The first album came out in Israel before it came out in Europe, and that might have been a mistake. During the waiting period in Europe the public has time to hear it, to get interested, and to download songs, and then when the album arrives there is a bit less enthusiasm. That’s why we will probably try to release the next album all over the world at the same time. Most of the writing is being done by Aviv, and most of the singing and production is being done by me, so this is a real collaboration where each of us does what he knows how to do best.”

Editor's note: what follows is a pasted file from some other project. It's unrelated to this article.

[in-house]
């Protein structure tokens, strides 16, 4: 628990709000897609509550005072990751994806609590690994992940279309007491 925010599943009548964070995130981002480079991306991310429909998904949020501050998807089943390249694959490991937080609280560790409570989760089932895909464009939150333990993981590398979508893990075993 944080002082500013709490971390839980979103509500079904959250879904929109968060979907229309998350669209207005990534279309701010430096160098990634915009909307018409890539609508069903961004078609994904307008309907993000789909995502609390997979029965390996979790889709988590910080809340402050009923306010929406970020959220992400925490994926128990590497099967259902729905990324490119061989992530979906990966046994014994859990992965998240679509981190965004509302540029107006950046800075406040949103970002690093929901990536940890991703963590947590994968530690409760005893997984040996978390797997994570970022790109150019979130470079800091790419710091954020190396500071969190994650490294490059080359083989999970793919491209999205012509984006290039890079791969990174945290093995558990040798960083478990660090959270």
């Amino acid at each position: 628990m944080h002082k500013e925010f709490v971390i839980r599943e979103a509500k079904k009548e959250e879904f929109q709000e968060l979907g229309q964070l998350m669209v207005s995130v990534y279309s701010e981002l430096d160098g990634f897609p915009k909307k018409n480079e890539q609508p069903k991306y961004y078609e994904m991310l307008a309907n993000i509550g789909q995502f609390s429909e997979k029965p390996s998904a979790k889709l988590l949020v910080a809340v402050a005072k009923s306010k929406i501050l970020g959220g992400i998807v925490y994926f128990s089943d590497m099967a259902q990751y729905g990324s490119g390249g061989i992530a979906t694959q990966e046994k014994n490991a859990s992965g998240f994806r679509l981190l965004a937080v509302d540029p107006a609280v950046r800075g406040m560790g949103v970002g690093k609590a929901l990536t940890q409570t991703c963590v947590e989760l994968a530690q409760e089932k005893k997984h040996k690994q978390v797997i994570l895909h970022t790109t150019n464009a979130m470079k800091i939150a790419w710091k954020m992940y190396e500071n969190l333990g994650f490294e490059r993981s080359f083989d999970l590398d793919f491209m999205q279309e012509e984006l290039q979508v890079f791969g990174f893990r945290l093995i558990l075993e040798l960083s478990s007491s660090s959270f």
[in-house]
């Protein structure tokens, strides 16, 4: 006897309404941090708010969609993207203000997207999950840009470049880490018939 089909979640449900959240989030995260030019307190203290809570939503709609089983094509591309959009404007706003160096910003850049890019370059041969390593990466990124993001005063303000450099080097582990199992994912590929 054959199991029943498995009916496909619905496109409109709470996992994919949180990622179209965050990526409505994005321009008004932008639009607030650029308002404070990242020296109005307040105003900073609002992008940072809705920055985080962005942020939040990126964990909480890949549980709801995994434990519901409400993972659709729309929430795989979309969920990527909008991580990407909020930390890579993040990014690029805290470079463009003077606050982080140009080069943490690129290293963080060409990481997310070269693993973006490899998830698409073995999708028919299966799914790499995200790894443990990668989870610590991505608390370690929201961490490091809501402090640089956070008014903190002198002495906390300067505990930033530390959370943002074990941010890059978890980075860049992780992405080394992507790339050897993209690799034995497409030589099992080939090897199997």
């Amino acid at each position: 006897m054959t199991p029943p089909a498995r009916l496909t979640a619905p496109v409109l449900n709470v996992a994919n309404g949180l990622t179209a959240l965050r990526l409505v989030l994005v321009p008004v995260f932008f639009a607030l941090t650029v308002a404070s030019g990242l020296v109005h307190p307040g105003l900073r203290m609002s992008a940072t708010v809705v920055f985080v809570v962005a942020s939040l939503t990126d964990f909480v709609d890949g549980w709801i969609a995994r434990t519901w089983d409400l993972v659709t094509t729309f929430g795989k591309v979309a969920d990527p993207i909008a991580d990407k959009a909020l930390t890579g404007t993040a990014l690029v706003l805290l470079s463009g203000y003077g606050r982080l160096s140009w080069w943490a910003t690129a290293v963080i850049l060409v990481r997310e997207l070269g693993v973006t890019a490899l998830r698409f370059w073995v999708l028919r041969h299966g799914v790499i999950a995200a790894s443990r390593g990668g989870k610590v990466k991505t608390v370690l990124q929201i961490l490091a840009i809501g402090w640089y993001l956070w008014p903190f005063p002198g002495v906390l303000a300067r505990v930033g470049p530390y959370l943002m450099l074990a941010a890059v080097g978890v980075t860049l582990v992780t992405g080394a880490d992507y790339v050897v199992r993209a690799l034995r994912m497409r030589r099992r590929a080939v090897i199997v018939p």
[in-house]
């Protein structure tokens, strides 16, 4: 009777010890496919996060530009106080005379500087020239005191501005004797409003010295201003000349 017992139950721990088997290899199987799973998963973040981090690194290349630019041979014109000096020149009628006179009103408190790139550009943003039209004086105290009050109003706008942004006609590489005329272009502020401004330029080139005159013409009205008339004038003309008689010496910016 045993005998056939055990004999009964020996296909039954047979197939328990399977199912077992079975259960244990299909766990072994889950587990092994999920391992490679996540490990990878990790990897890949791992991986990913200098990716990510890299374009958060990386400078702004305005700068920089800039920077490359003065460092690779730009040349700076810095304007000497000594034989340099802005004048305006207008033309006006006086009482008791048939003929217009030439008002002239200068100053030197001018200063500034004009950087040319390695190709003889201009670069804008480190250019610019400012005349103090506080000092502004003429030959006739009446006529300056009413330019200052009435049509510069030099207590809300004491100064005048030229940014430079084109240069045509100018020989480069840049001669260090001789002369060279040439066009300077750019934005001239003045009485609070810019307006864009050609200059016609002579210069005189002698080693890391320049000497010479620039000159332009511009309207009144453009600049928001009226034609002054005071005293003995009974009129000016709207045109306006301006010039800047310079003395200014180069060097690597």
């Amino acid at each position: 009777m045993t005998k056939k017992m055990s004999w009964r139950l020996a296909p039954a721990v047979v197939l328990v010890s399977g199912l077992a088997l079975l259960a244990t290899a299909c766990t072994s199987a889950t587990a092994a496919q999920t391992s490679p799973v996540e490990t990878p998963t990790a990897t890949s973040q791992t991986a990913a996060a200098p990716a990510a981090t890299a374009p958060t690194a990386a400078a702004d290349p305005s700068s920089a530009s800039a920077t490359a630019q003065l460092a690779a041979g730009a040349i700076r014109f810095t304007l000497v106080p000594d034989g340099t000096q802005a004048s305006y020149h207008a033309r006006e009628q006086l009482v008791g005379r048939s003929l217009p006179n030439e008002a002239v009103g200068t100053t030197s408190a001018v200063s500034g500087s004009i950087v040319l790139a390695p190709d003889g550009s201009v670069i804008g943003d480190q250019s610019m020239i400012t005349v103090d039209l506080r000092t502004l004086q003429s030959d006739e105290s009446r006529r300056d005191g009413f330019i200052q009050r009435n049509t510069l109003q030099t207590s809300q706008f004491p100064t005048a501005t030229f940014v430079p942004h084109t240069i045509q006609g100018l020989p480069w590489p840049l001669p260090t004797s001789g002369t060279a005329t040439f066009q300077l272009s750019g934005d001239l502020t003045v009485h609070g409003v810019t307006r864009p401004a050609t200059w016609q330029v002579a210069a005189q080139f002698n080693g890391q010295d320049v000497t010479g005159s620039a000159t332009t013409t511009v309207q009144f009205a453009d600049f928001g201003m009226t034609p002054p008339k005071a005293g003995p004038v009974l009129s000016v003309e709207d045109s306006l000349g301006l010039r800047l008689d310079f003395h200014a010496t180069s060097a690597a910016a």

The romance between Geffen and Wilson is really a Hollywood love story. But Wilson had another romance with Israel.
“There’s an ironic twist to this story,” says Wilson. “It’s kind of a coincidence that as it turned out, she’s now living and working in London, but it’s not because of our relationship. The first time I came to Israel I was in shock. I wasn’t expecting such a pleasant, youthful, secular atmosphere, especially in Tel Aviv. I don’t really remember what exactly I was expecting, but I imagined something a lot more conservative and establishment.”
What do you not like about Israel?
“I don’t like the religious coercion. I am not a big fan of organized religion or even of religion at all. I do believe in spirituality and I do see myself as a spiritual person, but I think that God and Satan exist within people, and don’t hover over us. I believe that God is found in mother earth and within us.